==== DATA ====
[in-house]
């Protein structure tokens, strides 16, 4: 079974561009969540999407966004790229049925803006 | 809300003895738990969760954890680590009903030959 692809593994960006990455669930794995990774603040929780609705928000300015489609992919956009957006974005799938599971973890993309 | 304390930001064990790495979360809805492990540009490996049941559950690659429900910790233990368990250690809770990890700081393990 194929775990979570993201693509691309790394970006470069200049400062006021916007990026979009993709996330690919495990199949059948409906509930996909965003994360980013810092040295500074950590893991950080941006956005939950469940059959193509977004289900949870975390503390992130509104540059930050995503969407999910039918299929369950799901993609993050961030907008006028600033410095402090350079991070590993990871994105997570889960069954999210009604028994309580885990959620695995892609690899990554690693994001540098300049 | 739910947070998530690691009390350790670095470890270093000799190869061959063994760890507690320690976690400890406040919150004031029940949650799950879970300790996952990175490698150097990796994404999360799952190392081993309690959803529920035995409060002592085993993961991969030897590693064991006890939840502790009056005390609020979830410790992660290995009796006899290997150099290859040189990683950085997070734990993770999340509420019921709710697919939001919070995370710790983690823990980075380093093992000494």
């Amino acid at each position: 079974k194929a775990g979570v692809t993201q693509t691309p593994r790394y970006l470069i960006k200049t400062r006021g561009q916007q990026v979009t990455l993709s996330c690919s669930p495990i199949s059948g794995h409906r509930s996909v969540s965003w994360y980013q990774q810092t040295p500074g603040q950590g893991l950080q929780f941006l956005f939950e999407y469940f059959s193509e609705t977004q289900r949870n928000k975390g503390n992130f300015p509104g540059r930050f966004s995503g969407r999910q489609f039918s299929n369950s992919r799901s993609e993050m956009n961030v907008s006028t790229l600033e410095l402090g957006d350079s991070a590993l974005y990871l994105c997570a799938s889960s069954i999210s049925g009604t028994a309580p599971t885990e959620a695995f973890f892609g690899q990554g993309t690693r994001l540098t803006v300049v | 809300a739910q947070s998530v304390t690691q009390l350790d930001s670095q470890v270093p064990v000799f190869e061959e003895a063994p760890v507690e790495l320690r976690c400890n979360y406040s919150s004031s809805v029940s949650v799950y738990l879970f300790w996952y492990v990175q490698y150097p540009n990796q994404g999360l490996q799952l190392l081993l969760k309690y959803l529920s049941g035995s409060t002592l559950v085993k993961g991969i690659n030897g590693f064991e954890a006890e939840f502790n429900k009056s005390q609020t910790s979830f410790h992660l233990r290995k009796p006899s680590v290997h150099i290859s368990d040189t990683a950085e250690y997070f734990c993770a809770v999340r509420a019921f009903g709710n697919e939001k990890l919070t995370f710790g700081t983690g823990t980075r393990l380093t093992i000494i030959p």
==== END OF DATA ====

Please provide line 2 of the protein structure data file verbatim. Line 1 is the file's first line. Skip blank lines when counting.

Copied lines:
């Protein structure tokens, strides 16, 4: 079974561009969540999407966004790229049925803006 | 809300003895738990969760954890680590009903030959 692809593994960006990455669930794995990774603040929780609705928000300015489609992919956009957006974005799938599971973890993309 | 304390930001064990790495979360809805492990540009490996049941559950690659429900910790233990368990250690809770990890700081393990 194929775990979570993201693509691309790394970006470069200049400062006021916007990026979009993709996330690919495990199949059948409906509930996909965003994360980013810092040295500074950590893991950080941006956005939950469940059959193509977004289900949870975390503390992130509104540059930050995503969407999910039918299929369950799901993609993050961030907008006028600033410095402090350079991070590993990871994105997570889960069954999210009604028994309580885990959620695995892609690899990554690693994001540098300049 | 739910947070998530690691009390350790670095470890270093000799190869061959063994760890507690320690976690400890406040919150004031029940949650799950879970300790996952990175490698150097990796994404999360799952190392081993309690959803529920035995409060002592085993993961991969030897590693064991006890939840502790009056005390609020979830410790992660290995009796006899290997150099290859040189990683950085997070734990993770999340509420019921709710697919939001919070995370710790983690823990980075380093093992000494």